Alan Page, a former Minnesota Supreme Court justice and Minnesota Vikings defensive tackle, told two Mayo High School students in a keynote interview that before ever thinking about playing football, "I had an interest in the law."

The law and the power of an education were the twin themes of Page's message delivered Monday as part of Rochester's 26th annual Martin Luther King, Jr. "We have a Dream" celebration.

Page, 75, said that he was 8 years old when, in 1954, the U.S. Supreme Court struck down state-sponsored racial segregation in public schools in Brown vs Board of Education of Topeka. The decision "impacted me greatly," Page said. It taught him about the law's potential in ensuring justice and equality.

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"It gave me the sense that the law had power to change the course of who we are as a people," Page said. "If you think about the Brown decision, it was focused on education. But it had a far broader impact. It really sounded the death knell for state-sponsored segregation across the board."

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The annual celebration was held virtually due to the COVID-19 pandemic and was streamed via Facebook. Page was interviewed by two Mayo High School students, Yasmin Ali and Kesarin Mehta. It also included a virtual "March to Freedom," music, poetry, speakers and keynote panel of local leaders.

It also came at a time when the state of racial progress in the nation is decidedly mixed.

On Wednesday, Kamala Harris will be the first Black woman to be sworn in as vice president. But it's also a time when memories of the killing of George Floyd while in Minneapolis police custody and the demonstrations and riots that followed are fresh.

Speaking in a deliberate and paced cadence, Page emphasized how children can "achieve whatever one's hopes and dreams are," but too often that inborn curiosity is squelched.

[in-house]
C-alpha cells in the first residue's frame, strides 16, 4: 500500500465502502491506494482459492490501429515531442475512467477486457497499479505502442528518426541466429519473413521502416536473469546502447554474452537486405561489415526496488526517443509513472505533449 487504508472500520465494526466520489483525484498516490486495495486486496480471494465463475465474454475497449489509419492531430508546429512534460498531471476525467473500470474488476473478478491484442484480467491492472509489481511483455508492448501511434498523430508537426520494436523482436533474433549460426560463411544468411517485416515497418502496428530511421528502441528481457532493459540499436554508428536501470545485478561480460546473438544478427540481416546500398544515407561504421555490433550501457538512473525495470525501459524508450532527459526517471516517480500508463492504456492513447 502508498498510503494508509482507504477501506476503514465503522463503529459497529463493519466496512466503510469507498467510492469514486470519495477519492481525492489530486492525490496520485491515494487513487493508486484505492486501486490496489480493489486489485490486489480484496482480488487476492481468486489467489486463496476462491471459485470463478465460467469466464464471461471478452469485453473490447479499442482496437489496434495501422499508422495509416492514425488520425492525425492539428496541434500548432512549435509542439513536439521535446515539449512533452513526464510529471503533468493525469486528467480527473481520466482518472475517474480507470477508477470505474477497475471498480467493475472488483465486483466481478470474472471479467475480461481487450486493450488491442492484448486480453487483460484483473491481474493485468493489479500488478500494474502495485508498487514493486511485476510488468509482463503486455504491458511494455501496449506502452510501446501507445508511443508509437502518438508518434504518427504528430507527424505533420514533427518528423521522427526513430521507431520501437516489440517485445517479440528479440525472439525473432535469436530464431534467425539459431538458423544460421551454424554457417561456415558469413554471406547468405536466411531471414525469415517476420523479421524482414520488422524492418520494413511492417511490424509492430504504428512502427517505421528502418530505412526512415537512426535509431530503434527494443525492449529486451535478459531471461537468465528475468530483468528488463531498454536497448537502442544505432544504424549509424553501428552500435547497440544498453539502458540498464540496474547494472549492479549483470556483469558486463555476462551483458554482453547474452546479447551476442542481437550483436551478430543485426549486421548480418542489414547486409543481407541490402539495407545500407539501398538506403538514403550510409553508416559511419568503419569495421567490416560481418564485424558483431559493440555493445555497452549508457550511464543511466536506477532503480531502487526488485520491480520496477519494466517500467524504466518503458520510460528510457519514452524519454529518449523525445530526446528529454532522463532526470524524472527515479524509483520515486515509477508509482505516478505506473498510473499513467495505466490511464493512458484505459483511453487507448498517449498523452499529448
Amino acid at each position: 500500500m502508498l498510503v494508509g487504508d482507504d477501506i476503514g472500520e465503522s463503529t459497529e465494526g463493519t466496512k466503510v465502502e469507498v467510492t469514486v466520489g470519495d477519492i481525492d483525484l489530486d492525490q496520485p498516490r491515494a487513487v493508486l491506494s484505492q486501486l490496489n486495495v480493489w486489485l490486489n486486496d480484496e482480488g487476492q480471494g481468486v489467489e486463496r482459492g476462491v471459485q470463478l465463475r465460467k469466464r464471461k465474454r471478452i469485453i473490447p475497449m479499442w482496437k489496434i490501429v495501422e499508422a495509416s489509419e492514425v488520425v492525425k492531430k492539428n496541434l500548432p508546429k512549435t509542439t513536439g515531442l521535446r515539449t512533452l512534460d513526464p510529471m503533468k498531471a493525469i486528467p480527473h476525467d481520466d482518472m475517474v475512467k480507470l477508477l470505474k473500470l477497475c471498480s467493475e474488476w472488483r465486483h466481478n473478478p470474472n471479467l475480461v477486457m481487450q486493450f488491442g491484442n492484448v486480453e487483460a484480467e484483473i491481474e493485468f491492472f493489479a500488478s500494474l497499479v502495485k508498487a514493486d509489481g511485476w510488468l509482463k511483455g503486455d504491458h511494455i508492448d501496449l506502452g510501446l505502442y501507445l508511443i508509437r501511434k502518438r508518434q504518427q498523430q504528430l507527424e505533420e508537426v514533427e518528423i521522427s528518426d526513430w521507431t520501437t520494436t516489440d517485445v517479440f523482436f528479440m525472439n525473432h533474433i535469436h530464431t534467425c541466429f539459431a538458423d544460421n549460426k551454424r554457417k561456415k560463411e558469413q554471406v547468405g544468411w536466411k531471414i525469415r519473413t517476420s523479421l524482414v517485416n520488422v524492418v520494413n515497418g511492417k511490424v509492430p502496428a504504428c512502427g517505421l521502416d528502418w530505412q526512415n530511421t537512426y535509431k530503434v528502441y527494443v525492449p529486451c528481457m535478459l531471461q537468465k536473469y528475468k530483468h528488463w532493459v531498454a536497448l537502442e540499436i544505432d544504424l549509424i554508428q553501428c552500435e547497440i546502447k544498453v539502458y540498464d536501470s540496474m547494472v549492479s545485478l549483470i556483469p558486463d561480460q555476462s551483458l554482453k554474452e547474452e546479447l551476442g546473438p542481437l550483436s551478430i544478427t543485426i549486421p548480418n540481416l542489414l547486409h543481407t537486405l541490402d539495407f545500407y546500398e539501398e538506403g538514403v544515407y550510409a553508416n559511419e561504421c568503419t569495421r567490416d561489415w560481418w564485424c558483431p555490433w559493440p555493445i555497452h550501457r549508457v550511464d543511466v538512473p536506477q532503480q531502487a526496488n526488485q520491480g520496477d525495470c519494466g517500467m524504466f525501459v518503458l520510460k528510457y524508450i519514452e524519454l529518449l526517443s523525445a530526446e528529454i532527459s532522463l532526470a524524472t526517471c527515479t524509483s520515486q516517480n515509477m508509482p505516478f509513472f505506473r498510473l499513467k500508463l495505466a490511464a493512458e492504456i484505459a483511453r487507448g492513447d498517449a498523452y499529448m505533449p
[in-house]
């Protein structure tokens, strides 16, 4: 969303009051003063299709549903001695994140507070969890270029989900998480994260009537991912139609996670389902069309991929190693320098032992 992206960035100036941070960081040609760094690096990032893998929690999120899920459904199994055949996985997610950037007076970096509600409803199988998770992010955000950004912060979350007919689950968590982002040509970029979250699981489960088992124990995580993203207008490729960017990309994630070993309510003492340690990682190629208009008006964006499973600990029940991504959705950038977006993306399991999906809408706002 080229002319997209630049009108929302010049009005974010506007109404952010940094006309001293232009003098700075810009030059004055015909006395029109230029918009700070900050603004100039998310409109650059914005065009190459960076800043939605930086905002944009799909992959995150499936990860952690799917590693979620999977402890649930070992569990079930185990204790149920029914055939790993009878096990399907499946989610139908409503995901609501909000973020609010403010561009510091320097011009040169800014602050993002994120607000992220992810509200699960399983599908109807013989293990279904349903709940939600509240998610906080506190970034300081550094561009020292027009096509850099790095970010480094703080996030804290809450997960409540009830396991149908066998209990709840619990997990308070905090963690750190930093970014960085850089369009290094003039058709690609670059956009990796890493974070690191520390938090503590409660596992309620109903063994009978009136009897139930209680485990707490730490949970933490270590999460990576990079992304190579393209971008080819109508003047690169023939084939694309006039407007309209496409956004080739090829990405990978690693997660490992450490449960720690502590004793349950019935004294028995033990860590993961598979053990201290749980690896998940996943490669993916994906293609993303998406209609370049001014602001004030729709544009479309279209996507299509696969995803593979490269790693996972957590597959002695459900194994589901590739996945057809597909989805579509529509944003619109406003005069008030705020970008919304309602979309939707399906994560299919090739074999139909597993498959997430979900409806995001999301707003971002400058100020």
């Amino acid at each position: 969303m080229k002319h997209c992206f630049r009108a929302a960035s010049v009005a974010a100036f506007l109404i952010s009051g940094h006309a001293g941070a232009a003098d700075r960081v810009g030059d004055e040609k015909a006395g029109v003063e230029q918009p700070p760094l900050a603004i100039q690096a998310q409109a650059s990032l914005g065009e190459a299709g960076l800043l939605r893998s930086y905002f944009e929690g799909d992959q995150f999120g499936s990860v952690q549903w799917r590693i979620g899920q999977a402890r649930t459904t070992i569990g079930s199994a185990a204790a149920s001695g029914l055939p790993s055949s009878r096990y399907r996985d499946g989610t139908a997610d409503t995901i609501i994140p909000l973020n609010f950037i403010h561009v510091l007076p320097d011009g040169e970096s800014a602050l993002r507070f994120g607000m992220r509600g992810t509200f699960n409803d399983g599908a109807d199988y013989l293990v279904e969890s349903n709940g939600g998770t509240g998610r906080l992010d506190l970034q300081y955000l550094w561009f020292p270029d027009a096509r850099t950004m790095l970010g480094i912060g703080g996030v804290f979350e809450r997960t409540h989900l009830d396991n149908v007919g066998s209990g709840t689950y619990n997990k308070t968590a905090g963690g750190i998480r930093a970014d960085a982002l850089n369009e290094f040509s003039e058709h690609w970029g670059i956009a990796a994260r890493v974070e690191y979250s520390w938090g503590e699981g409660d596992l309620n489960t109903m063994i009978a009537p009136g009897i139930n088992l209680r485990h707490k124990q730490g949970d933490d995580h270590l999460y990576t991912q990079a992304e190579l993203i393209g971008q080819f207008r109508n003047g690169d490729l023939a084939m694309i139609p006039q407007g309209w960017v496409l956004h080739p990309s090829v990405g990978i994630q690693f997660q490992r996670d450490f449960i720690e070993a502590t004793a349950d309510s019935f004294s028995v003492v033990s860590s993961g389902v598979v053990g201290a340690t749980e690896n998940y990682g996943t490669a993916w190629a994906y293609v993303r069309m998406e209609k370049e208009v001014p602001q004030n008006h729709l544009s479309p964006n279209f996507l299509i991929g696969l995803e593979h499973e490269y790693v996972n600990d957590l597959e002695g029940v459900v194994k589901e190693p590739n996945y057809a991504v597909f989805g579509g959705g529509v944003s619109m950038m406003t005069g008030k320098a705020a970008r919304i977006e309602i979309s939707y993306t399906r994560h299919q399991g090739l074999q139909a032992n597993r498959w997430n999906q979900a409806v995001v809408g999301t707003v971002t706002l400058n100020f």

"When they start off, (children are) curious. They want to perform, and somehow, we discourage them. We don't do it directly, but our education system does," he said.

Hoping to inspire both learning and activism, Page and his late wife, Diane, founded the Page Education Foundation more than three decades ago. Since then, it has disbursed $16 million in grants to thousands of college-bound students of color.

The money is free, but there are strings attached. "There is one thing that we ask of our scholars," Page said: That they return to Minnesota schools and classrooms as "tutors, mentors and role models."

"And those young children get to see somebody who looks like them, who maybe is from their neighborhood, somebody who's had some shared experienced, using education as that tool," Page said.

Education is about being prepared, and the better prepared you are, the more power you have to make your own choices, Page said. But that doesn't promise a life without hardship and difficulty.

"My parents used to tell me all the time that life isn't fair and that the world owes you nothing," Page said. "And I've kind of approached things with that in mind. I have the opportunity, too, if I worked hard, if I figure what the rules are, I can be successful."

Wale Elegbede, president of the NAACP's Rochester chapter, said Dr. King challenged people to put people above profit. Four years after delivering his "I have a Dream Speech" in 1963, King noted that there was "broad racist elements still alive" in America. He saw indecision and ambivalence of the population as something that needed to be addressed.

"The word 'Renewal' means replacing, repairing something that is worn-out, run-down or broken, and, indeed, we have so much to renew," Elegbede said. "The deaths of George Floyd, Ahmed Aubery, Breonna Taylor, Tamir Rice and countless others highlight the need for that renewal."